A little about me and why I'm writing this blog... My name is Jill and I'm 32 years old. I'm writing this blog to document my journey through spinal fusion surgery and recovery. I'm the kind of person that likes options, so in this first post, I'm going to provide you with 2 options - the short story and the long story.
The short story:
In the 5th grade I was diagnosed with scoliosis. At 19 I began having back pain. Over the years, it got worse, then it got worse, then it worsened, then I had more pain, and then it got even worse. I tried everything including standing on my head and spinning in circles, while thinking happy thoughts about majestic unicorns and fluffy kittens sprinkled with glitter. Despite my efforts, the pain still got worse and my curvature progressed. Now I'm 32 and I'm having surgery. If you've opted to read only the short story, then you can stop reading here, disembark the pain train and start looking forward to my next post. If you've opted to continue reading, then make yourself comfy and keep reading.
The long story:
I was first diagnosed with scoliosis in the 5th grade during an annual checkup with my pediatrician. X-rays showed that I had a double major thoracic curve in the shape of an "S" and I was referred to a specialist at Riley Hospital for Children in Indianapolis. At the time, my curve wasn't severe enough to warrant surgery. Because of the location and type of curve, my doctor said that bracing probably wouldn't do much good in reducing the curve or halting its progression. He said that the psychological effects far outweighed the possible benefits since the type of brace I would've required would have extended from my hips to my chin. It was decided that observation was the best treatment option for me, so I continued to visit my doctor at Riley annually. When I was a freshman in high school, my doctor told me that I no longer needed to continue my visits to Riley because I was nearly done growing and my curve would not progress once I was done growing. At that time my upper curve was approximately 37 degrees and my lower curve approximately 42 degrees.
At age 19, I began experiencing occasional mild to moderate back pain and chronic migraines, so I made an appointment with my doctor who took x-rays and referred me to an orthopedic surgeon in Evansville, IN. The surgeon told me that my curve hadn't changed much and that I wasn't a candidate for surgery. I was also told that my scoliosis wouldn't cause back pain. I was told to take OTC pain relievers for the pain and migraines. I followed the doctor's recommendations, though they didn't help much. As the years passed, my pain progressed in severity and frequency.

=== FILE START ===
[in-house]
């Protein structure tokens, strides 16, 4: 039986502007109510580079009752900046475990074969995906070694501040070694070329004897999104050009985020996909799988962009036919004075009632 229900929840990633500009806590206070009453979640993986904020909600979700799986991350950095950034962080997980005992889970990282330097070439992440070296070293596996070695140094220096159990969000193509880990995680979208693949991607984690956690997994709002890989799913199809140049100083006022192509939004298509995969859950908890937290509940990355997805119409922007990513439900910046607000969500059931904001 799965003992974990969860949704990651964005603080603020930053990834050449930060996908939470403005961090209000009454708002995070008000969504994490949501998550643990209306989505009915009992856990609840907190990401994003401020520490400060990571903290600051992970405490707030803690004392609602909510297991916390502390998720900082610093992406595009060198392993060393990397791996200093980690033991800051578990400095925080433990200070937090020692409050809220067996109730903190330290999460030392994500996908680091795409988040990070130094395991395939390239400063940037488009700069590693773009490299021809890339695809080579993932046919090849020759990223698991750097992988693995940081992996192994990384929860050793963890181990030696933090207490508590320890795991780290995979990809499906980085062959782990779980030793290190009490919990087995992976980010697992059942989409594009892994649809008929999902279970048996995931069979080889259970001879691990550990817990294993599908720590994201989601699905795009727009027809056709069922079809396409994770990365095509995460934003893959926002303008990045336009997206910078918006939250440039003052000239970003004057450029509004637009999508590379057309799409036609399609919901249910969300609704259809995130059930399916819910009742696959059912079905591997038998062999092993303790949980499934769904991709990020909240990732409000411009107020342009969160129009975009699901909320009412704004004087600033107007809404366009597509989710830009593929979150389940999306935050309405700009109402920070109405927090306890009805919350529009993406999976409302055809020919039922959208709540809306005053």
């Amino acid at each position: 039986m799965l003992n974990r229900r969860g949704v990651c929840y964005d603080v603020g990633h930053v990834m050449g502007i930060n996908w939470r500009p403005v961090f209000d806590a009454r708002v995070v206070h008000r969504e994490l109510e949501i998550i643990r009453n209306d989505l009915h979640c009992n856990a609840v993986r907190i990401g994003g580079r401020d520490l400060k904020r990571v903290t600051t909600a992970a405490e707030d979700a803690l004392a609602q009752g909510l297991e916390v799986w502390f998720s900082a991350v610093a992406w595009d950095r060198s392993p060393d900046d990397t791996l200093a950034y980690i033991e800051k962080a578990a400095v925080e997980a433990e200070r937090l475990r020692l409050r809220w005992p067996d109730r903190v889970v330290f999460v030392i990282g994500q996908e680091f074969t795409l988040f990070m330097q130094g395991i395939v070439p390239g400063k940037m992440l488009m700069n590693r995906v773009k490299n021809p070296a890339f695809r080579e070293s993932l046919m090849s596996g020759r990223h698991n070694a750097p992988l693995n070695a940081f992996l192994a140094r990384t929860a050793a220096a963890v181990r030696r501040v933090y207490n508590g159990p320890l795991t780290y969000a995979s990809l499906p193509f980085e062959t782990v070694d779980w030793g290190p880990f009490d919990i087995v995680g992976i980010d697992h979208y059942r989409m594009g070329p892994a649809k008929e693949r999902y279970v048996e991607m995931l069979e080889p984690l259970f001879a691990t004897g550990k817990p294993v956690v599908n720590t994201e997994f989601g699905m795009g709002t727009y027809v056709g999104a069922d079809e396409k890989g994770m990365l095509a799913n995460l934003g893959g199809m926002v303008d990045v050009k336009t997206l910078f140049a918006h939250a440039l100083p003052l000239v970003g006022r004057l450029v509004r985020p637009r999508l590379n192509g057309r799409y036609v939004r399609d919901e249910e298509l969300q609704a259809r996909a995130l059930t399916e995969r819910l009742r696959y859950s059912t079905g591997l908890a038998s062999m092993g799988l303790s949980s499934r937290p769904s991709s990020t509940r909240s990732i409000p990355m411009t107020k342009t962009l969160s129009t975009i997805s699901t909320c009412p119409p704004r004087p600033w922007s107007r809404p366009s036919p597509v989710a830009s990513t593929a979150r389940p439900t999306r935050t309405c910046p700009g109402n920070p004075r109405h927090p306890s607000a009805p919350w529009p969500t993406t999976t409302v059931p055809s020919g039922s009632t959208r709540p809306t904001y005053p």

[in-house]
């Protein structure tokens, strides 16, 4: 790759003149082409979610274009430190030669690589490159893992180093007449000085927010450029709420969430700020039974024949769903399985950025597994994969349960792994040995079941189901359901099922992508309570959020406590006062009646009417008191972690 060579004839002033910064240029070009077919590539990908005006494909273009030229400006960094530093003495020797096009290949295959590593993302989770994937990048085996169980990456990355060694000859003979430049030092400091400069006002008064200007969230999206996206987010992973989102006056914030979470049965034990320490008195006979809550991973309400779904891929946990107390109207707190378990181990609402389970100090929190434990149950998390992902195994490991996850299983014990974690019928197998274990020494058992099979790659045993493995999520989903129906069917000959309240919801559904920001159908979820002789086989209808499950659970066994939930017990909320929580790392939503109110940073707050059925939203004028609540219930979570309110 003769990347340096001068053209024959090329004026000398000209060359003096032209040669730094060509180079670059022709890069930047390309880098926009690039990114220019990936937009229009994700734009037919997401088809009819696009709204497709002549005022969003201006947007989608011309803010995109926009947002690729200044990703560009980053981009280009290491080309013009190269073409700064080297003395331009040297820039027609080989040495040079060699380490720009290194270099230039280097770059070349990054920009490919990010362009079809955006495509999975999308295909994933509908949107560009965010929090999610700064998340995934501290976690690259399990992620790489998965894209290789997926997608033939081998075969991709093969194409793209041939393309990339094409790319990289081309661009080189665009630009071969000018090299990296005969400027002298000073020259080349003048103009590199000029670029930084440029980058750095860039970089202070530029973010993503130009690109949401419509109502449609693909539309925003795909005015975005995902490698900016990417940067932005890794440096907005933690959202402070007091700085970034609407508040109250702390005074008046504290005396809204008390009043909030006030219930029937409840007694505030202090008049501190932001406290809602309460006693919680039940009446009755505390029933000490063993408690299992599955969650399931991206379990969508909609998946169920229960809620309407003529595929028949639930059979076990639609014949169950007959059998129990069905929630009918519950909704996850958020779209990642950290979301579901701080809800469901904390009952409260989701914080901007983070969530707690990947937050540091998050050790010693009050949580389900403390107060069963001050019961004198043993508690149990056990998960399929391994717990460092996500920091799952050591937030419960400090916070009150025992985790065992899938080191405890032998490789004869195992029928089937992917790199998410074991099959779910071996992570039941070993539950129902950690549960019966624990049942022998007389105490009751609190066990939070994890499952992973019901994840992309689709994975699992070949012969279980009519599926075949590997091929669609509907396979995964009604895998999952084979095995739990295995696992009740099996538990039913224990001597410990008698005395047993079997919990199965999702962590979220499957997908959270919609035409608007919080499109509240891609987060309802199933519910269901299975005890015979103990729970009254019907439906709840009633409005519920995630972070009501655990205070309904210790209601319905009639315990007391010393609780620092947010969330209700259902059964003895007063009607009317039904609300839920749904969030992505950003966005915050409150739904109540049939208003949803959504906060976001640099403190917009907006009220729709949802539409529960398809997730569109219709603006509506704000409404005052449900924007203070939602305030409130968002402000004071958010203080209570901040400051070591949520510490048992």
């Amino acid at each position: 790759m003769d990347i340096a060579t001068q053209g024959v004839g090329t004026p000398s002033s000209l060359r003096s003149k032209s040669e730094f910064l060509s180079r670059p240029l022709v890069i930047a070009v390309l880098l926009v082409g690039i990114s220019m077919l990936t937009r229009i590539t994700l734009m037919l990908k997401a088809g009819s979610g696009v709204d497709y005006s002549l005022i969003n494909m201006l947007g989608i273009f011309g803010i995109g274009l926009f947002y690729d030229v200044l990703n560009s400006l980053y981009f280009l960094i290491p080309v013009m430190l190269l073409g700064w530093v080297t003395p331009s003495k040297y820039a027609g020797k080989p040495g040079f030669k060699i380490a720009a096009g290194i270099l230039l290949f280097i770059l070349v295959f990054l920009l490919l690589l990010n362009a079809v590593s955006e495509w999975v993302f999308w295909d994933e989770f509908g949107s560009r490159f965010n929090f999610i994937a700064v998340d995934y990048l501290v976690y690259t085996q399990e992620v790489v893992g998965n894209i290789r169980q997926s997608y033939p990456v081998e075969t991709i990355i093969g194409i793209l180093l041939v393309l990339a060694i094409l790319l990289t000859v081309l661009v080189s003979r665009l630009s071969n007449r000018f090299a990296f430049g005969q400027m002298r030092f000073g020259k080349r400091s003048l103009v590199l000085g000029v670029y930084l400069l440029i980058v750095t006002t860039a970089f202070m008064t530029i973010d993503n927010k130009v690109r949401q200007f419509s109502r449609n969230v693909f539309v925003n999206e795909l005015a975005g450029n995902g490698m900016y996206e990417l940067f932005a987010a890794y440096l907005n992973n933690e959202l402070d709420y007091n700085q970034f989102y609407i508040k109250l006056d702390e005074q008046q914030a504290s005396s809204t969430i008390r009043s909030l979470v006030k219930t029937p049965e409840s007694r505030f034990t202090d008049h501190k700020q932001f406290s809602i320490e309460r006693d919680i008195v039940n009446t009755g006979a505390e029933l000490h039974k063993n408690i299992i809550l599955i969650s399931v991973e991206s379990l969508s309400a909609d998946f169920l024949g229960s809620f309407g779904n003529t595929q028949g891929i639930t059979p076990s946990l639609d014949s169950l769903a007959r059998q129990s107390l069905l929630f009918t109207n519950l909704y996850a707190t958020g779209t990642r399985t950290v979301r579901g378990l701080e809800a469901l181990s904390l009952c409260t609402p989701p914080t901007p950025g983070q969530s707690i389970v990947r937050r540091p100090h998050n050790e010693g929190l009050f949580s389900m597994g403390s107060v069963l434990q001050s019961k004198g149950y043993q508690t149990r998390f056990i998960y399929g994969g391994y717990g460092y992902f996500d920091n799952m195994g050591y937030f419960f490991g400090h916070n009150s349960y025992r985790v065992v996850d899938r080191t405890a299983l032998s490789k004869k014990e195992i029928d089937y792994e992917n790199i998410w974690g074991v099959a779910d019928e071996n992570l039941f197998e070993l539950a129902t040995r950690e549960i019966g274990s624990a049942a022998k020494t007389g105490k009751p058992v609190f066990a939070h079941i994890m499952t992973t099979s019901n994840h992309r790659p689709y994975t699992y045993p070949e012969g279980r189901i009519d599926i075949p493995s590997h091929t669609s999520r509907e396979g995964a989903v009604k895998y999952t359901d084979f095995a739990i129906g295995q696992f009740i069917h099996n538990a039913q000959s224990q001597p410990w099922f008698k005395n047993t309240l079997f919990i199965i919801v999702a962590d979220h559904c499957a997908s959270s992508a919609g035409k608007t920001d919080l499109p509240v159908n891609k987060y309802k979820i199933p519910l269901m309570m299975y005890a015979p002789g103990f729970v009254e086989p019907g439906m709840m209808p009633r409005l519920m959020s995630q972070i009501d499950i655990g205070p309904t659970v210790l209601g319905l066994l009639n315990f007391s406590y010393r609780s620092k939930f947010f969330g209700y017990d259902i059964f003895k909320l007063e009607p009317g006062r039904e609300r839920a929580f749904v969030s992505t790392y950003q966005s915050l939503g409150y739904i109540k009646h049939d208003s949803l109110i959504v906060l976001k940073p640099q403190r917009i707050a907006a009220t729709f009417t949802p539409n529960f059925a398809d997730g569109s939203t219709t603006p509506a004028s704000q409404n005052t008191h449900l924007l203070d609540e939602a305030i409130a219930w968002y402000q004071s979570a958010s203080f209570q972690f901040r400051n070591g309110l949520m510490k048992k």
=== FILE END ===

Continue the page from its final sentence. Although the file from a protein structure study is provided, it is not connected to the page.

At age 26, I started working at a job where I was sat for 8 hours a day and there was a noticeable increase in my pain. After learning a little about ergonomics, I made some adjustments to my workstation and took a bigger dose of "toughing it out." I began getting massages every 2 weeks, which helped dramatically with the frequency of my migraines. The massages also helped to decrease my pain by helping my overworked muscles to relax. My massage therapist explained that my back muscles were extremely tight because they were trying to compensate for my crooked spine, and that this was likely causing a lot of my pain.
By age 29 I was in enough pain that I realized I had to do something because it was only going to get worse as I got older. After speaking with my general practitioner, she prescribed a wonderful drug called Imitrex for my migraines, and recommended a chiropractor and acupuncturist. She also referred me to an orthopedic surgeon in Fishers, IN, who took new x-rays and sent me for an MRI. The orthopedic surgeon measured my upper curve at 35 degrees and my lower curve at 43 degrees. He told me that I wasn't a candidate for surgery because my curve wasn't severe enough and he referred me to a physical therapist. While physical therapy, chiropractic adjustments, and acupuncture helped with my pain, the relief was only temporary and typically only lasted 2-3 days. I also continued to get regular massages. During this time, I began to average 3-6 appointments (massage, doctors, and PT)per week. The appointments in addition to work and life's other responsibilities were exhausting and I was left with little free time for fun and relaxation.
By age 30 my pain had gotten worse, despite all of my time, effort, and money spent on PT, adjustments, acupuncture, and massages. I was in pain all of the time and was enduring migraines that lasted 3-5 days each week (even with the help of Imitrex). Once again, I spoke to my general practioner during my annual visit to see what my options were. She recommended that I see a pain management specialist. So, I took her advice and began treatment at a pain management group where I added 5 new doctors/ healthcare practitioners to my already full list. During my first visit, x-rays were taken and my lower curve was measured at 50 degrees.
I'm now 32. In January, I found out that my that my upper curve had increased to 40 degrees and my lower curve had increased to 53 degrees. I also discovered that sometime over the past 3 years, I shrunk 1 inch. I've visited 3 orthopedic surgeons who specialize in scoliosis, from Indianapolis all the way to New York. All 3 recommended surgery because they said my curve would probably continue to progress. I was also told that surgery may (cautious doctor speak in which the doctor hints, but avoids making ANY promises) decrease my pain. I've concluded that I've exhausted all other options and surgery is all that is left. After much research and many long talks with friends and family, I've decided to have surgery. Life should be more than spending all of my time in doctor's offices or lying on the couch with ice packs on half my body. The big day is now 7 days away.